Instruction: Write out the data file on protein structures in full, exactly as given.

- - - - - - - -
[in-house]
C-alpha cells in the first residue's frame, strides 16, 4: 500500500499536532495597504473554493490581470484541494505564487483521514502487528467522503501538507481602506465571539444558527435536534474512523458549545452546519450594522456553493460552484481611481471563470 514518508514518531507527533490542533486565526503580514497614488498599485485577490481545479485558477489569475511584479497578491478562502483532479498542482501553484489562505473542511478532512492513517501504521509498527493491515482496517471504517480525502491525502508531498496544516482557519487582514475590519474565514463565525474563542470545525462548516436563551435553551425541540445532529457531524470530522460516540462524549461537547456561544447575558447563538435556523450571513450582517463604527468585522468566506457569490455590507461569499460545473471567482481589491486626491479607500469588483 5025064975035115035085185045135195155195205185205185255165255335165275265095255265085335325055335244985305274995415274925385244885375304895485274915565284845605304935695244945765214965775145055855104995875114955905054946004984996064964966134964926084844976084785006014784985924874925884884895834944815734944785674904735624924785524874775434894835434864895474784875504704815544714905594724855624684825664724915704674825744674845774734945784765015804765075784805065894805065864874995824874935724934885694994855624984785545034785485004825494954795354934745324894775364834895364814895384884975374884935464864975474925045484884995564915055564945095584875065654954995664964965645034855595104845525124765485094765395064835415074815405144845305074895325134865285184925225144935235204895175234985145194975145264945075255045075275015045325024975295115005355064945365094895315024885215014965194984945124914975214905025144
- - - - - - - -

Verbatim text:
[in-house]
C-alpha cells in the first residue's frame, strides 16, 4: 500500500499536532495597504473554493490581470484541494505564487483521514502487528467522503501538507481602506465571539444558527435536534474512523458549545452546519450594522456553493460552484481611481471563470 514518508514518531507527533490542533486565526503580514497614488498599485485577490481545479485558477489569475511584479497578491478562502483532479498542482501553484489562505473542511478532512492513517501504521509498527493491515482496517471504517480525502491525502508531498496544516482557519487582514475590519474565514463565525474563542470545525462548516436563551435553551425541540445532529457531524470530522460516540462524549461537547456561544447575558447563538435556523450571513450582517463604527468585522468566506457569490455590507461569499460545473471567482481589491486626491479607500469588483 5025064975035115035085185045135195155195205185205185255165255335165275265095255265085335325055335244985305274995415274925385244885375304895485274915565284845605304935695244945765214965775145055855104995875114955905054946004984996064964966134964926084844976084785006014784985924874925884884895834944815734944785674904735624924785524874775434894835434864895474784875504704815544714905594724855624684825664724915704674825744674845774734945784765015804765075784805065894805065864874995824874935724934885694994855624984785545034785485004825494954795354934745324894775364834895364814895384884975374884935464864975474925045484884995564915055564945095584875065654954995664964965645034855595104845525124765485094765395064835415074815405144845305074895325134865285184925225144935235204895175234985145194975145264945075255045075275015045325024975295115005355064945365094895315024885215014965194984945124914975214905025144